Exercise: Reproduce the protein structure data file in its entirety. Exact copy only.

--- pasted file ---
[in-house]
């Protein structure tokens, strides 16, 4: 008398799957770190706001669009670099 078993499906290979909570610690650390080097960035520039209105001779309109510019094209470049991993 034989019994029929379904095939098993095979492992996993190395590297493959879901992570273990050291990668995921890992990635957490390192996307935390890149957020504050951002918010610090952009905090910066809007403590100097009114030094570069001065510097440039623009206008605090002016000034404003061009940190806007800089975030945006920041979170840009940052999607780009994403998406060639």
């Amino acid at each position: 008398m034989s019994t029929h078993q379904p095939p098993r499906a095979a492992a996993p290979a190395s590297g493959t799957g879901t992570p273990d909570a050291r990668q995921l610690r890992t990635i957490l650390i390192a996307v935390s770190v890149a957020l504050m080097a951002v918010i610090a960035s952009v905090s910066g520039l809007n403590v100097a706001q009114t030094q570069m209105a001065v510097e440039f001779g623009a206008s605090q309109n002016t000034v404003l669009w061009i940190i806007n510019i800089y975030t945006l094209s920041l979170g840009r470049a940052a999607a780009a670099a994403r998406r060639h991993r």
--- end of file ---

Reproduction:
[in-house]
């Protein structure tokens, strides 16, 4: 008398799957770190706001669009670099 078993499906290979909570610690650390080097960035520039209105001779309109510019094209470049991993 034989019994029929379904095939098993095979492992996993190395590297493959879901992570273990050291990668995921890992990635957490390192996307935390890149957020504050951002918010610090952009905090910066809007403590100097009114030094570069001065510097440039623009206008605090002016000034404003061009940190806007800089975030945006920041979170840009940052999607780009994403998406060639």
């Amino acid at each position: 008398m034989s019994t029929h078993q379904p095939p098993r499906a095979a492992a996993p290979a190395s590297g493959t799957g879901t992570p273990d909570a050291r990668q995921l610690r890992t990635i957490l650390i390192a996307v935390s770190v890149a957020l504050m080097a951002v918010i610090a960035s952009v905090s910066g520039l809007n403590v100097a706001q009114t030094q570069m209105a001065v510097e440039f001779g623009a206008s605090q309109n002016t000034v404003l669009w061009i940190i806007n510019i800089y975030t945006l094209s920041l979170g840009r470049a940052a999607a780009a670099a994403r998406r060639h991993r």